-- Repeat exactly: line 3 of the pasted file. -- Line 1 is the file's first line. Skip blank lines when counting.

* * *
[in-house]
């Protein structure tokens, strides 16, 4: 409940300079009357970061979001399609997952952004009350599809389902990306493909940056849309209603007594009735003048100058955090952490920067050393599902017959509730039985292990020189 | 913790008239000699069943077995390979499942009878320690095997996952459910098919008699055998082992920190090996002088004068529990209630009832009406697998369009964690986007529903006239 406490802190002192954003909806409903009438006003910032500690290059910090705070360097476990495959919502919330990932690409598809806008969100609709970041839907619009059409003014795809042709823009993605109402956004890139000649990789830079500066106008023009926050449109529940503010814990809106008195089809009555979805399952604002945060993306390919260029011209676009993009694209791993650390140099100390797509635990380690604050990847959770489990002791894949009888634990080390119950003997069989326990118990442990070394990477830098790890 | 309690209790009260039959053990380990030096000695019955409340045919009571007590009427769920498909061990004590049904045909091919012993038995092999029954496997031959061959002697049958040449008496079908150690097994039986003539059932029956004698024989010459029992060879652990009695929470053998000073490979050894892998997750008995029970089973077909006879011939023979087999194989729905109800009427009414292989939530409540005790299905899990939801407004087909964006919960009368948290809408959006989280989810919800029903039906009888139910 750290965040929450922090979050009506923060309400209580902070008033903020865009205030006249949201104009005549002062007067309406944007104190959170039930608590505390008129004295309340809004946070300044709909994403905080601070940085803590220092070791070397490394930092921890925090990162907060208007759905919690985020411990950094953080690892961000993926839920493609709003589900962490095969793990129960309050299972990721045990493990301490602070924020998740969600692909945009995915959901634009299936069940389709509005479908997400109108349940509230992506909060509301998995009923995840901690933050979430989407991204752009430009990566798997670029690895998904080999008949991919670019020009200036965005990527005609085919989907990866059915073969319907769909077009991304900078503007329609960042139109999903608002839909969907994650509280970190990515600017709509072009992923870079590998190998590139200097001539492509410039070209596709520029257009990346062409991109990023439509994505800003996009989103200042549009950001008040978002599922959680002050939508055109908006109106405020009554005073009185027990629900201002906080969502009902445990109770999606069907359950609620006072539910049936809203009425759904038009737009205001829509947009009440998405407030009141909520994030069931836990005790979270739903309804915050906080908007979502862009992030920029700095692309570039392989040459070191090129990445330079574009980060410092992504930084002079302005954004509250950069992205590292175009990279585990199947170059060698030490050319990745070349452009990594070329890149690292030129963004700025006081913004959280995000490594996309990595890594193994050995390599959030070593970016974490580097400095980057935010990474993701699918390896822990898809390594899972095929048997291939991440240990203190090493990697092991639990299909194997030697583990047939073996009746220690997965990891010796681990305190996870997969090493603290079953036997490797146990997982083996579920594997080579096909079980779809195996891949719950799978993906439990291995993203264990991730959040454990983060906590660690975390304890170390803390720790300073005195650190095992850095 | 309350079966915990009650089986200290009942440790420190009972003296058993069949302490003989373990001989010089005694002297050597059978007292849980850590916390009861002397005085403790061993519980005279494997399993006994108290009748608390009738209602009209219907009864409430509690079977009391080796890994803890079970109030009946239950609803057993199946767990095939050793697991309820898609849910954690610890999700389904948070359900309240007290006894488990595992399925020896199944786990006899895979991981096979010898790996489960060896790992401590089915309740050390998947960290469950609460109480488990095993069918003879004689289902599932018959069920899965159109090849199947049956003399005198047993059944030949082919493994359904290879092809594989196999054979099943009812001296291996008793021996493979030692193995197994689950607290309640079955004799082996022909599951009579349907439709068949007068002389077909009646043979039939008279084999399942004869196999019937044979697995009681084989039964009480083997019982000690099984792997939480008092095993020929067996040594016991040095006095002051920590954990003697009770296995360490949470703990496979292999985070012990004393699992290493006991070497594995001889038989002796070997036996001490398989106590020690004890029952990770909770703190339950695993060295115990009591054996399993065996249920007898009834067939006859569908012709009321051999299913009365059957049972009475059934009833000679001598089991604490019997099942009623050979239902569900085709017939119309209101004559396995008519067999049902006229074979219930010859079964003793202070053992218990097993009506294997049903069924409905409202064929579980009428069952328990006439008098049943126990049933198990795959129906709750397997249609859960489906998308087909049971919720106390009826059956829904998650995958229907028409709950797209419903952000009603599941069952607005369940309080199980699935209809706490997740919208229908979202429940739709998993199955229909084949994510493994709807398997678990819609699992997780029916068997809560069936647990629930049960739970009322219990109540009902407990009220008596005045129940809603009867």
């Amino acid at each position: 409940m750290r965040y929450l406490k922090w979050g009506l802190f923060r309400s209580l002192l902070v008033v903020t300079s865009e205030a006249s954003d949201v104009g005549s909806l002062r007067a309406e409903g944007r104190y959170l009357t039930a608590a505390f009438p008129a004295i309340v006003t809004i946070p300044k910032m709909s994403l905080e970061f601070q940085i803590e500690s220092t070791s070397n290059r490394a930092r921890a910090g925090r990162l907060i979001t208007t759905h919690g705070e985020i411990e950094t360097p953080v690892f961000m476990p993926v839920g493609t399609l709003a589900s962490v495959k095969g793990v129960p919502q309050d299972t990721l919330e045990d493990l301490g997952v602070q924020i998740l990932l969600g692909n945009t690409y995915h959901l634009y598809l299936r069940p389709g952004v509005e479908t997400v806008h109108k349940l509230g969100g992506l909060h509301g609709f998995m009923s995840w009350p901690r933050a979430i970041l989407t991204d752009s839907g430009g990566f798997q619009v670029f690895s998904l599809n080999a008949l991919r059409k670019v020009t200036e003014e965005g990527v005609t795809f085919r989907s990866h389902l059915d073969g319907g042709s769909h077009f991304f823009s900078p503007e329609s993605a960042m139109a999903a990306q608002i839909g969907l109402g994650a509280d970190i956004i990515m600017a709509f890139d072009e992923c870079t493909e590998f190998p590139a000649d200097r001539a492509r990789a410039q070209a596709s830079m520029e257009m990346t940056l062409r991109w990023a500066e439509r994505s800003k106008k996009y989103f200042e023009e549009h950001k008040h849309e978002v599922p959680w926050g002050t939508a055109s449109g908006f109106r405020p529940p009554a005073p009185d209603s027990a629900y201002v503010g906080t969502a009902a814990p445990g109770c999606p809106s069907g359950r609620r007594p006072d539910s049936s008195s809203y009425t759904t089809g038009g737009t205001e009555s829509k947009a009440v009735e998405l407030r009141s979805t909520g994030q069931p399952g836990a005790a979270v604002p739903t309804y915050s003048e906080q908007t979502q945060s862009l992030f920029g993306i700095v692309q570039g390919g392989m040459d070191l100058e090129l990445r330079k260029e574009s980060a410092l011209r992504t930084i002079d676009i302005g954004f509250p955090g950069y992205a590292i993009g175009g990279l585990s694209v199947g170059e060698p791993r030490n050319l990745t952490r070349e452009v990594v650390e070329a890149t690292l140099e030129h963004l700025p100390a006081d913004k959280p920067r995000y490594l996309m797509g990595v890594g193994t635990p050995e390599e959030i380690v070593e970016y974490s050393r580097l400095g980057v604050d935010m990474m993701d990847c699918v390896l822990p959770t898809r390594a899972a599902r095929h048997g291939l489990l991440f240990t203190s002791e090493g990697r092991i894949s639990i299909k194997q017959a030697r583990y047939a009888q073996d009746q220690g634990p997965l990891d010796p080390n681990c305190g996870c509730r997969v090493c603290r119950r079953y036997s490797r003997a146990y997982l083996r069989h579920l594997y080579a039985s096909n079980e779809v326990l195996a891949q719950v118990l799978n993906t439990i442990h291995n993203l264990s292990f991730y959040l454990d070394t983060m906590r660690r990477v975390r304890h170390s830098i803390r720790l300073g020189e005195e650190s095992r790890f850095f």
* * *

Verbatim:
């Amino acid at each position: 409940m750290r965040y929450l406490k922090w979050g009506l802190f923060r309400s209580l002192l902070v008033v903020t300079s865009e205030a006249s954003d949201v104009g005549s909806l002062r007067a309406e409903g944007r104190y959170l009357t039930a608590a505390f009438p008129a004295i309340v006003t809004i946070p300044k910032m709909s994403l905080e970061f601070q940085i803590e500690s220092t070791s070397n290059r490394a930092r921890a910090g925090r990162l907060i979001t208007t759905h919690g705070e985020i411990e950094t360097p953080v690892f961000m476990p993926v839920g493609t399609l709003a589900s962490v495959k095969g793990v129960p919502q309050d299972t990721l919330e045990d493990l301490g997952v602070q924020i998740l990932l969600g692909n945009t690409y995915h959901l634009y598809l299936r069940p389709g952004v509005e479908t997400v806008h109108k349940l509230g969100g992506l909060h509301g609709f998995m009923s995840w009350p901690r933050a979430i970041l989407t991204d752009s839907g430009g990566f798997q619009v670029f690895s998904l599809n080999a008949l991919r059409k670019v020009t200036e003014e965005g990527v005609t795809f085919r989907s990866h389902l059915d073969g319907g042709s769909h077009f991304f823009s900078p503007e329609s993605a960042m139109a999903a990306q608002i839909g969907l109402g994650a509280d970190i956004i990515m600017a709509f890139d072009e992923c870079t493909e590998f190998p590139a000649d200097r001539a492509r990789a410039q070209a596709s830079m520029e257009m990346t940056l062409r991109w990023a500066e439509r994505s800003k106008k996009y989103f200042e023009e549009h950001k008040h849309e978002v599922p959680w926050g002050t939508a055109s449109g908006f109106r405020p529940p009554a005073p009185d209603s027990a629900y201002v503010g906080t969502a009902a814990p445990g109770c999606p809106s069907g359950r609620r007594p006072d539910s049936s008195s809203y009425t759904t089809g038009g737009t205001e009555s829509k947009a009440v009735e998405l407030r009141s979805t909520g994030q069931p399952g836990a005790a979270v604002p739903t309804y915050s003048e906080q908007t979502q945060s862009l992030f920029g993306i700095v692309q570039g390919g392989m040459d070191l100058e090129l990445r330079k260029e574009s980060a410092l011209r992504t930084i002079d676009i302005g954004f509250p955090g950069y992205a590292i993009g175009g990279l585990s694209v199947g170059e060698p791993r030490n050319l990745t952490r070349e452009v990594v650390e070329a890149t690292l140099e030129h963004l700025p100390a006081d913004k959280p920067r995000y490594l996309m797509g990595v890594g193994t635990p050995e390599e959030i380690v070593e970016y974490s050393r580097l400095g980057v604050d935010m990474m993701d990847c699918v390896l822990p959770t898809r390594a899972a599902r095929h048997g291939l489990l991440f240990t203190s002791e090493g990697r092991i894949s639990i299909k194997q017959a030697r583990y047939a009888q073996d009746q220690g634990p997965l990891d010796p080390n681990c305190g996870c509730r997969v090493c603290r119950r079953y036997s490797r003997a146990y997982l083996r069989h579920l594997y080579a039985s096909n079980e779809v326990l195996a891949q719950v118990l799978n993906t439990i442990h291995n993203l264990s292990f991730y959040l454990d070394t983060m906590r660690r990477v975390r304890h170390s830098i803390r720790l300073g020189e005195e650190s095992r790890f850095f």